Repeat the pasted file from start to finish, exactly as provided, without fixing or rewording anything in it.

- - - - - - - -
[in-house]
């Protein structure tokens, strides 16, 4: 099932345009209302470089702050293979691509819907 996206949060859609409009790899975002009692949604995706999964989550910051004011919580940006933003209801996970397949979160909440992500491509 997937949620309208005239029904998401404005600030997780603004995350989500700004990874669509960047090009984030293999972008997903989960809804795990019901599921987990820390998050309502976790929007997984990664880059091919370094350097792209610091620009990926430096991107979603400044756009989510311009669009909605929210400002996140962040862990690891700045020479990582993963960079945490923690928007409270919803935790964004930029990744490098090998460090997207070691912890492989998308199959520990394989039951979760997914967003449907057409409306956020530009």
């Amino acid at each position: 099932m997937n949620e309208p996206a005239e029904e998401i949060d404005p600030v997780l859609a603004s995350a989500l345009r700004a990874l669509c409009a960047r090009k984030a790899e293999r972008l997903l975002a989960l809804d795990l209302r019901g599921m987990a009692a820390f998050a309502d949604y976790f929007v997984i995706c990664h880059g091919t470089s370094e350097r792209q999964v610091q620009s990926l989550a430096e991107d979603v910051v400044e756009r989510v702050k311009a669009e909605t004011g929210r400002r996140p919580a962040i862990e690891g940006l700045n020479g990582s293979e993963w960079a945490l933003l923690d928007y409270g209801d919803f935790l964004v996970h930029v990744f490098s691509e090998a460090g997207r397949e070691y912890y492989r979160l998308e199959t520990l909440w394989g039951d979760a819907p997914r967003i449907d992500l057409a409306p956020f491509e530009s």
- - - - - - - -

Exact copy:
[in-house]
């Protein structure tokens, strides 16, 4: 099932345009209302470089702050293979691509819907 996206949060859609409009790899975002009692949604995706999964989550910051004011919580940006933003209801996970397949979160909440992500491509 997937949620309208005239029904998401404005600030997780603004995350989500700004990874669509960047090009984030293999972008997903989960809804795990019901599921987990820390998050309502976790929007997984990664880059091919370094350097792209610091620009990926430096991107979603400044756009989510311009669009909605929210400002996140962040862990690891700045020479990582993963960079945490923690928007409270919803935790964004930029990744490098090998460090997207070691912890492989998308199959520990394989039951979760997914967003449907057409409306956020530009």
């Amino acid at each position: 099932m997937n949620e309208p996206a005239e029904e998401i949060d404005p600030v997780l859609a603004s995350a989500l345009r700004a990874l669509c409009a960047r090009k984030a790899e293999r972008l997903l975002a989960l809804d795990l209302r019901g599921m987990a009692a820390f998050a309502d949604y976790f929007v997984i995706c990664h880059g091919t470089s370094e350097r792209q999964v610091q620009s990926l989550a430096e991107d979603v910051v400044e756009r989510v702050k311009a669009e909605t004011g929210r400002r996140p919580a962040i862990e690891g940006l700045n020479g990582s293979e993963w960079a945490l933003l923690d928007y409270g209801d919803f935790l964004v996970h930029v990744f490098s691509e090998a460090g997207r397949e070691y912890y492989r979160l998308e199959t520990l909440w394989g039951d979760a819907p997914r967003i449907d992500l057409a409306p956020f491509e530009s």